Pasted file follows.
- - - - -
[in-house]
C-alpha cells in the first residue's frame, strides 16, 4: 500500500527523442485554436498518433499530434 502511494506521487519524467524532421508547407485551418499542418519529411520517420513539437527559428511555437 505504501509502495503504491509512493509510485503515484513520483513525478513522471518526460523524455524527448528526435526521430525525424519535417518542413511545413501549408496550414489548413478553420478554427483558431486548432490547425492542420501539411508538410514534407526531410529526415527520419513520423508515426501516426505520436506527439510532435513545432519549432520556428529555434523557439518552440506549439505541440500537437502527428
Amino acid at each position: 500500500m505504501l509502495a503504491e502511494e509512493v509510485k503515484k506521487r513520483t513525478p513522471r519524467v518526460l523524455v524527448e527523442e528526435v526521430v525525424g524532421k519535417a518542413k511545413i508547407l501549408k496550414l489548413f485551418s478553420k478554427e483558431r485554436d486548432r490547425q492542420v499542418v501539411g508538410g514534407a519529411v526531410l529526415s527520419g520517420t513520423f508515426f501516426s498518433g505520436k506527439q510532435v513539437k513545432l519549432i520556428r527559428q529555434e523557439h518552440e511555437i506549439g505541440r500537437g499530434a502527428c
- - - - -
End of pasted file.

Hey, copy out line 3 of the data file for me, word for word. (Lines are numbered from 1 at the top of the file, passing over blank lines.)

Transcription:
Amino acid at each position: 500500500m505504501l509502495a503504491e502511494e509512493v509510485k503515484k506521487r513520483t513525478p513522471r519524467v518526460l523524455v524527448e527523442e528526435v526521430v525525424g524532421k519535417a518542413k511545413i508547407l501549408k496550414l489548413f485551418s478553420k478554427e483558431r485554436d486548432r490547425q492542420v499542418v501539411g508538410g514534407a519529411v526531410l529526415s527520419g520517420t513520423f508515426f501516426s498518433g505520436k506527439q510532435v513539437k513545432l519549432i520556428r527559428q529555434e523557439h518552440e511555437i506549439g505541440r500537437g499530434a502527428c